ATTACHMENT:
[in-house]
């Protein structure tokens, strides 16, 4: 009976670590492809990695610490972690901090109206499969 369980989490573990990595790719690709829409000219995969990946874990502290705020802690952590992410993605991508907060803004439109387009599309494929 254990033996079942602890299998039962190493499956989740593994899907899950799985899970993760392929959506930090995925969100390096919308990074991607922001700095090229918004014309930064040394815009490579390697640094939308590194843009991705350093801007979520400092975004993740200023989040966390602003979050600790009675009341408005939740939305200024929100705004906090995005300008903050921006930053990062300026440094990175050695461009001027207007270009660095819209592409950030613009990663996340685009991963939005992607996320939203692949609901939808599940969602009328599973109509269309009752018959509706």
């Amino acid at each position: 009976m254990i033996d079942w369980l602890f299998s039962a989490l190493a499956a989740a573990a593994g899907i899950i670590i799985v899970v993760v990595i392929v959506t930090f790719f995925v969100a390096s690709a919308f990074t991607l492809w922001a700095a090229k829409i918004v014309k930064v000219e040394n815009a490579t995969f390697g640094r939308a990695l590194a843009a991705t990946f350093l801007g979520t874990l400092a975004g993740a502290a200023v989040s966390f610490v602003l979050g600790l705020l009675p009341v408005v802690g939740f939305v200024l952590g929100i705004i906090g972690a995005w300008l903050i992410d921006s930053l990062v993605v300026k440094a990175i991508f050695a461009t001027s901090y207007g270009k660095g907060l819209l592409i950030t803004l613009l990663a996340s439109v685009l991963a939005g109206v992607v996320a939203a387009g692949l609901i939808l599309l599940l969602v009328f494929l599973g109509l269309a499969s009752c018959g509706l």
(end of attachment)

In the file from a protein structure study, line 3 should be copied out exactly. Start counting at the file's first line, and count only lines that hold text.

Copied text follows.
């Amino acid at each position: 009976m254990i033996d079942w369980l602890f299998s039962a989490l190493a499956a989740a573990a593994g899907i899950i670590i799985v899970v993760v990595i392929v959506t930090f790719f995925v969100a390096s690709a919308f990074t991607l492809w922001a700095a090229k829409i918004v014309k930064v000219e040394n815009a490579t995969f390697g640094r939308a990695l590194a843009a991705t990946f350093l801007g979520t874990l400092a975004g993740a502290a200023v989040s966390f610490v602003l979050g600790l705020l009675p009341v408005v802690g939740f939305v200024l952590g929100i705004i906090g972690a995005w300008l903050i992410d921006s930053l990062v993605v300026k440094a990175i991508f050695a461009t001027s901090y207007g270009k660095g907060l819209l592409i950030t803004l613009l990663a996340s439109v685009l991963a939005g109206v992607v996320a939203a387009g692949l609901i939808l599309l599940l969602v009328f494929l599973g109509l269309a499969s009752c018959g509706l």